Judge Sides With Ahmaud Arbery’s Family, Denies Plea Deal for McMichael

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5 mins read

By Stacy M. Brown

NNPA Newswire Senior National Correspondent

The family of Ahmaud Arbery has lashed out at a plea agreement prosecutors sent to a judge this week that may allow Gregory and Travis McMichael to serve their sentences in federal prison.

The father and son duo convicted in Arbery’s killing reportedly has agreed to serve at least 30 years in what many believe is a more inmate-friendly federal lockup.

Arbery’s family wants the convicts to serve time in the harsher conditions of a state prison.

Attorney S. Lee Merritt said Arbery’s mother, Wanda Cooper-Jones, will express opposition to the deal when a judge sets a hearing.

Typically, judges consider the wishes of victims’ families.

“The United States Department of Justice has gone behind my back to offer the men who murdered my son a deal to make their time in prison easier for them to serve,” Cooper-Jones said in a statement.

“I have made it clear at every possible moment that I do not agree to offer these men a plea deal of any kind. I have been completely betrayed by the DOJ lawyers,” Cooper-Jones asserted.

Merritt referred to federal prison as “a country club compared to state prison.”

He said federal prisons are less populated, have better funding, and are “generally more accommodating” than state lockups.

The McMichaels received life sentences without the possibility for parole in a Glynn County, Georgia, court for murdering Arbery.

A third man, William “Roddy” Bryan, also was convicted but wasn’t listed in the latest plea deal.

On Saturday, January 29, prosecutors sent the plea agreement to the US District for the Southern District of Georgia for consideration.

“By admitting they were motivated by hate when they hunted and murdered Ahmaud Arbery, these men get to transfer to safer, less crowded, and more orderly federal detention facilities,” Merritt stated.

“In essence, they get to brag about their hatred publicly and then be rewarded by the federal government.”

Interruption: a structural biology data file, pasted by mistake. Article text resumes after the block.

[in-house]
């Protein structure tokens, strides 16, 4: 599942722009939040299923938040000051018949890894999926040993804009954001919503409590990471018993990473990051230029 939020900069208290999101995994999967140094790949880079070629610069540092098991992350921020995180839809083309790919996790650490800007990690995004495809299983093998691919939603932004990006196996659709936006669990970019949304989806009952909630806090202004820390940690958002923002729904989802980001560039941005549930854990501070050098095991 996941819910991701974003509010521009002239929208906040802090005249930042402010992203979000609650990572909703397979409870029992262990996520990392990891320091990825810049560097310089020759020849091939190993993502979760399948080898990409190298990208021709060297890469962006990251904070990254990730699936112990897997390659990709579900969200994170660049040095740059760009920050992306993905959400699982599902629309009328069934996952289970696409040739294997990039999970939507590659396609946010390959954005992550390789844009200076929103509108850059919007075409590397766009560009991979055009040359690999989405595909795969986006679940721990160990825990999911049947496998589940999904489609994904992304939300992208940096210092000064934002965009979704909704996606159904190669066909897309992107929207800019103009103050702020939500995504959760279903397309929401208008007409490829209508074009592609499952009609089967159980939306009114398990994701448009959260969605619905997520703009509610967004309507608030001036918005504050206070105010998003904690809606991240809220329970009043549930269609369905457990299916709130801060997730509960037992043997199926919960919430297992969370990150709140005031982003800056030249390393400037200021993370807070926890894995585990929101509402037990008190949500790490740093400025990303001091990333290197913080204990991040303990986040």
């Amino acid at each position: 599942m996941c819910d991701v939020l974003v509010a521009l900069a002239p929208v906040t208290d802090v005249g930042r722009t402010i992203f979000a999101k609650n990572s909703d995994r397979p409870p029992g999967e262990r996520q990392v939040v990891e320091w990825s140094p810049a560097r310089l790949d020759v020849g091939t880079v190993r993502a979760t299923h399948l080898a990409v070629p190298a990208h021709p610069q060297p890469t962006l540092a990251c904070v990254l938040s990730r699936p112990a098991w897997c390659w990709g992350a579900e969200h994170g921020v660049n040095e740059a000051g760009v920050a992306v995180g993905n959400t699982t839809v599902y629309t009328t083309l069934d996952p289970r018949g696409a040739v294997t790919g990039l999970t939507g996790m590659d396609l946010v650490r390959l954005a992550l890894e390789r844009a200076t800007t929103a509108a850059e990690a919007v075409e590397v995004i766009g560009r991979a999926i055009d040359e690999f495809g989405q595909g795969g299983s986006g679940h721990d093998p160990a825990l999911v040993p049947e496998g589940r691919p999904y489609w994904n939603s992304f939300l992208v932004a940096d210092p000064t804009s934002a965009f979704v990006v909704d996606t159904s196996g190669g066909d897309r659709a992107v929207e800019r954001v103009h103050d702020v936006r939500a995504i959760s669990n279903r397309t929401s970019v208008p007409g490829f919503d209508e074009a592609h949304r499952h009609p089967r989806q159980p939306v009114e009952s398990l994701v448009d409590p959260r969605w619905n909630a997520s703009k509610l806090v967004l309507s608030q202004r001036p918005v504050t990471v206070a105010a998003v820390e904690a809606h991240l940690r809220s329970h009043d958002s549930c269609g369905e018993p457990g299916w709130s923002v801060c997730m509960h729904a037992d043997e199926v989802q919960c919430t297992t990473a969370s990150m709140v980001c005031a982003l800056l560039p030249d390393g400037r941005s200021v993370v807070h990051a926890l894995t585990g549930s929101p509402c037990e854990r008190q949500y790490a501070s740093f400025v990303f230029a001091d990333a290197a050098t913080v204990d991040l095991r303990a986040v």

Merritt continued, calling the agreement a “backroom deal.”

“This is an example of the Department of Justice literally snatching defeat from the jaws of victory,” he said.

 

UPDATE:

US District Judge Lisa G. Wood rejected the plea deal reached by prosecutors and Travis McMichael on federal hate crime charges in the murder of Ahmaud Arbery.

The deal would have allowed McMichael to serve his sentence in federal prison.

“We respect the court’s decision to not accept the sentencing terms of the proposed plea and to continue the hearing until Friday, Assistant Attorney General Kristen Clarke for the Civil Rights Division said in a statement.

“The Justice Department takes seriously its obligation to confer with the Arbery family and their lawyers both pursuant to the Crime Victim Rights Act and out of respect for the victim,” Clark said.

Before signing the proposed agreement reflecting the defendants’ confessions to federal hate crimes charges, the Civil Rights Division consulted with the victims’ attorneys, Clark continued.

“The Justice Department entered the plea agreement only after the victims’ attorneys informed me that the family was not opposed to it,” she said.

Earlier, McMichael had agreed to plead guilty to a single hate crime charge in exchange for the prosecution recommending he serve 30 years in federal prison.

Gregory and Travis McMichael, along with William “Roddie” Bryan were convicted in state court of murder in early January.

The McMichaels were sentenced to life in prison without the possibility for parole. Bryan was sentenced to life with the possibility of parole.

Arbery’s mother, Wanda Cooper-Jones, expressed anger and publicly lashed out over the proposed plea deal.

“Please listen to me,” Cooper-Jones told the judge. “Granting these men their preferred conditions of confinement would defeat me. It gives them one last chance to spit in my face after murdering my son.”

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